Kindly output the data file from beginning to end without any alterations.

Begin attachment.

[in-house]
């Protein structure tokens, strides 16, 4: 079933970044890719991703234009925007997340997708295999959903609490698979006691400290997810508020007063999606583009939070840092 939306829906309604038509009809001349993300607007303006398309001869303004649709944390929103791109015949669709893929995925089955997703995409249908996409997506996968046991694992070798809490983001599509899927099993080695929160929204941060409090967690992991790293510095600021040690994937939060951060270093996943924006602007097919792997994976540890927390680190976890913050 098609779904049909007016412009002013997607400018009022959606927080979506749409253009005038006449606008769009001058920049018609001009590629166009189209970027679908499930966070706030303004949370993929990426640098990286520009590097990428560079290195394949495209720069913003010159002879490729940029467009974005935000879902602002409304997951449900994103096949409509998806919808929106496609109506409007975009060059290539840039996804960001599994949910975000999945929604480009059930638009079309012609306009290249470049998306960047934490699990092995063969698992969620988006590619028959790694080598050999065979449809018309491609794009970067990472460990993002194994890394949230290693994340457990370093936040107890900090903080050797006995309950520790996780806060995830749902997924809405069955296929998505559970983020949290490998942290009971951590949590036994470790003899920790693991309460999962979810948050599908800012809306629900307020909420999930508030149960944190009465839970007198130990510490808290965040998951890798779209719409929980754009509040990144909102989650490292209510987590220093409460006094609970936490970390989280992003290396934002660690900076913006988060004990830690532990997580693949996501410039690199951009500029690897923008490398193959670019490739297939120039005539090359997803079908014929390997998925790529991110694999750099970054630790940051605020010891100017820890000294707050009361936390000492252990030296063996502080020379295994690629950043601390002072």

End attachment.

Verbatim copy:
[in-house]
């Protein structure tokens, strides 16, 4: 079933970044890719991703234009925007997340997708295999959903609490698979006691400290997810508020007063999606583009939070840092 939306829906309604038509009809001349993300607007303006398309001869303004649709944390929103791109015949669709893929995925089955997703995409249908996409997506996968046991694992070798809490983001599509899927099993080695929160929204941060409090967690992991790293510095600021040690994937939060951060270093996943924006602007097919792997994976540890927390680190976890913050 098609779904049909007016412009002013997607400018009022959606927080979506749409253009005038006449606008769009001058920049018609001009590629166009189209970027679908499930966070706030303004949370993929990426640098990286520009590097990428560079290195394949495209720069913003010159002879490729940029467009974005935000879902602002409304997951449900994103096949409509998806919808929106496609109506409007975009060059290539840039996804960001599994949910975000999945929604480009059930638009079309012609306009290249470049998306960047934490699990092995063969698992969620988006590619028959790694080598050999065979449809018309491609794009970067990472460990993002194994890394949230290693994340457990370093936040107890900090903080050797006995309950520790996780806060995830749902997924809405069955296929998505559970983020949290490998942290009971951590949590036994470790003899920790693991309460999962979810948050599908800012809306629900307020909420999930508030149960944190009465839970007198130990510490808290965040998951890798779209719409929980754009509040990144909102989650490292209510987590220093409460006094609970936490970390989280992003290396934002660690900076913006988060004990830690532990997580693949996501410039690199951009500029690897923008490398193959670019490739297939120039005539090359997803079908014929390997998925790529991110694999750099970054630790940051605020010891100017820890000294707050009361936390000492252990030296063996502080020379295994690629950043601390002072």